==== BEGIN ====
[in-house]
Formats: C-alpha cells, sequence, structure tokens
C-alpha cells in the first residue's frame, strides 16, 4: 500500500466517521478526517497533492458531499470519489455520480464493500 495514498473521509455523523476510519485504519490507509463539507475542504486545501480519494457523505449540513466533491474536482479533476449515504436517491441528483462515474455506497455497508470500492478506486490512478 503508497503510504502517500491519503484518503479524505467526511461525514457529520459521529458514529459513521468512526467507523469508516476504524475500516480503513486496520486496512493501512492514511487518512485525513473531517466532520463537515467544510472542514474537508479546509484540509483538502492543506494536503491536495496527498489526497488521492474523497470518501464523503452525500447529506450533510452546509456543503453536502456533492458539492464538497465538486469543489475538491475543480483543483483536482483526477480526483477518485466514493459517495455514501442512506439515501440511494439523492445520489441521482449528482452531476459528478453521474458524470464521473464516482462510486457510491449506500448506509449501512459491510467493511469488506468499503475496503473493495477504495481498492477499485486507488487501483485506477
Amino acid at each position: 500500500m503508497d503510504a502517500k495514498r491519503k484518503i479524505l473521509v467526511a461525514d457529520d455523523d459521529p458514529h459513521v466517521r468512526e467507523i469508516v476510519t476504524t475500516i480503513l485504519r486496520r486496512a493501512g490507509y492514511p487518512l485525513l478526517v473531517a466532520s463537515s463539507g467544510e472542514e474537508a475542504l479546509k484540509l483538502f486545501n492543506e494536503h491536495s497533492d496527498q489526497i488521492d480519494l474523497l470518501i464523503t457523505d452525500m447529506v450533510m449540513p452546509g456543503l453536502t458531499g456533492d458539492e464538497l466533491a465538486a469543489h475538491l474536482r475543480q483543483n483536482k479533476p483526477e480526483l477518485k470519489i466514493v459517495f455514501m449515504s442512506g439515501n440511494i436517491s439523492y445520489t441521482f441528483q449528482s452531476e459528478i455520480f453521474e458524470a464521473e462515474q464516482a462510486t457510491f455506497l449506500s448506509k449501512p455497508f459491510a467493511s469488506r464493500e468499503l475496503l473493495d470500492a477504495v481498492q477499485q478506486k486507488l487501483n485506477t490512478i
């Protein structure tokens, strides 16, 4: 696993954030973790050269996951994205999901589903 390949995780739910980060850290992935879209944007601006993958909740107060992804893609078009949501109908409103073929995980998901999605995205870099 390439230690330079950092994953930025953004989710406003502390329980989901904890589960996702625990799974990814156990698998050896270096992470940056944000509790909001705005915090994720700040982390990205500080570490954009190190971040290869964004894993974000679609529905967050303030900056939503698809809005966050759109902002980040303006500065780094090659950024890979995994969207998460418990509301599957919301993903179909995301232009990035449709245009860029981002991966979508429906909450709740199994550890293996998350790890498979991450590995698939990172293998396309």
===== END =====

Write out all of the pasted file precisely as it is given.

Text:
[in-house]
Formats: C-alpha cells, sequence, structure tokens
C-alpha cells in the first residue's frame, strides 16, 4: 500500500466517521478526517497533492458531499470519489455520480464493500 495514498473521509455523523476510519485504519490507509463539507475542504486545501480519494457523505449540513466533491474536482479533476449515504436517491441528483462515474455506497455497508470500492478506486490512478 503508497503510504502517500491519503484518503479524505467526511461525514457529520459521529458514529459513521468512526467507523469508516476504524475500516480503513486496520486496512493501512492514511487518512485525513473531517466532520463537515467544510472542514474537508479546509484540509483538502492543506494536503491536495496527498489526497488521492474523497470518501464523503452525500447529506450533510452546509456543503453536502456533492458539492464538497465538486469543489475538491475543480483543483483536482483526477480526483477518485466514493459517495455514501442512506439515501440511494439523492445520489441521482449528482452531476459528478453521474458524470464521473464516482462510486457510491449506500448506509449501512459491510467493511469488506468499503475496503473493495477504495481498492477499485486507488487501483485506477
Amino acid at each position: 500500500m503508497d503510504a502517500k495514498r491519503k484518503i479524505l473521509v467526511a461525514d457529520d455523523d459521529p458514529h459513521v466517521r468512526e467507523i469508516v476510519t476504524t475500516i480503513l485504519r486496520r486496512a493501512g490507509y492514511p487518512l485525513l478526517v473531517a466532520s463537515s463539507g467544510e472542514e474537508a475542504l479546509k484540509l483538502f486545501n492543506e494536503h491536495s497533492d496527498q489526497i488521492d480519494l474523497l470518501i464523503t457523505d452525500m447529506v450533510m449540513p452546509g456543503l453536502t458531499g456533492d458539492e464538497l466533491a465538486a469543489h475538491l474536482r475543480q483543483n483536482k479533476p483526477e480526483l477518485k470519489i466514493v459517495f455514501m449515504s442512506g439515501n440511494i436517491s439523492y445520489t441521482f441528483q449528482s452531476e459528478i455520480f453521474e458524470a464521473e462515474q464516482a462510486t457510491f455506497l449506500s448506509k449501512p455497508f459491510a467493511s469488506r464493500e468499503l475496503l473493495d470500492a477504495v481498492q477499485q478506486k486507488l487501483n485506477t490512478i
């Protein structure tokens, strides 16, 4: 696993954030973790050269996951994205999901589903 390949995780739910980060850290992935879209944007601006993958909740107060992804893609078009949501109908409103073929995980998901999605995205870099 390439230690330079950092994953930025953004989710406003502390329980989901904890589960996702625990799974990814156990698998050896270096992470940056944000509790909001705005915090994720700040982390990205500080570490954009190190971040290869964004894993974000679609529905967050303030900056939503698809809005966050759109902002980040303006500065780094090659950024890979995994969207998460418990509301599957919301993903179909995301232009990035449709245009860029981002991966979508429906909450709740199994550890293996998350790890498979991450590995698939990172293998396309």